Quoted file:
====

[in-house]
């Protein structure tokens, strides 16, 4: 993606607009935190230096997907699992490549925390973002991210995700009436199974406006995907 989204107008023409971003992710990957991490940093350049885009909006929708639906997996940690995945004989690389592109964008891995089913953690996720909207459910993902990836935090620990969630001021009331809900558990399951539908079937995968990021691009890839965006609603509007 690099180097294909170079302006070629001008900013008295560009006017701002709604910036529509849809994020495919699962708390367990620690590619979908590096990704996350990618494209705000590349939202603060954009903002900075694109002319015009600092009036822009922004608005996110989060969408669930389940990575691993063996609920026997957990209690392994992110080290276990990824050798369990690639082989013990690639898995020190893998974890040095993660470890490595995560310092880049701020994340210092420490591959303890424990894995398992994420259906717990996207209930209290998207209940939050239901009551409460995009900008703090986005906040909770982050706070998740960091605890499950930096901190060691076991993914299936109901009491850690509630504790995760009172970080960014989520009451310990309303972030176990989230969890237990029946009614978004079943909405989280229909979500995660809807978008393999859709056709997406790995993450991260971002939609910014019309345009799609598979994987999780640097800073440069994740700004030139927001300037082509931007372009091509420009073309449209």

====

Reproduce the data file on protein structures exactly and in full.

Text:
[in-house]
């Protein structure tokens, strides 16, 4: 993606607009935190230096997907699992490549925390973002991210995700009436199974406006995907 989204107008023409971003992710990957991490940093350049885009909006929708639906997996940690995945004989690389592109964008891995089913953690996720909207459910993902990836935090620990969630001021009331809900558990399951539908079937995968990021691009890839965006609603509007 690099180097294909170079302006070629001008900013008295560009006017701002709604910036529509849809994020495919699962708390367990620690590619979908590096990704996350990618494209705000590349939202603060954009903002900075694109002319015009600092009036822009922004608005996110989060969408669930389940990575691993063996609920026997957990209690392994992110080290276990990824050798369990690639082989013990690639898995020190893998974890040095993660470890490595995560310092880049701020994340210092420490591959303890424990894995398992994420259906717990996207209930209290998207209940939050239901009551409460995009900008703090986005906040909770982050706070998740960091605890499950930096901190060691076991993914299936109901009491850690509630504790995760009172970080960014989520009451310990309303972030176990989230969890237990029946009614978004079943909405989280229909979500995660809807978008393999859709056709997406790995993450991260971002939609910014019309345009799609598979994987999780640097800073440069994740700004030139927001300037082509931007372009091509420009073309449209």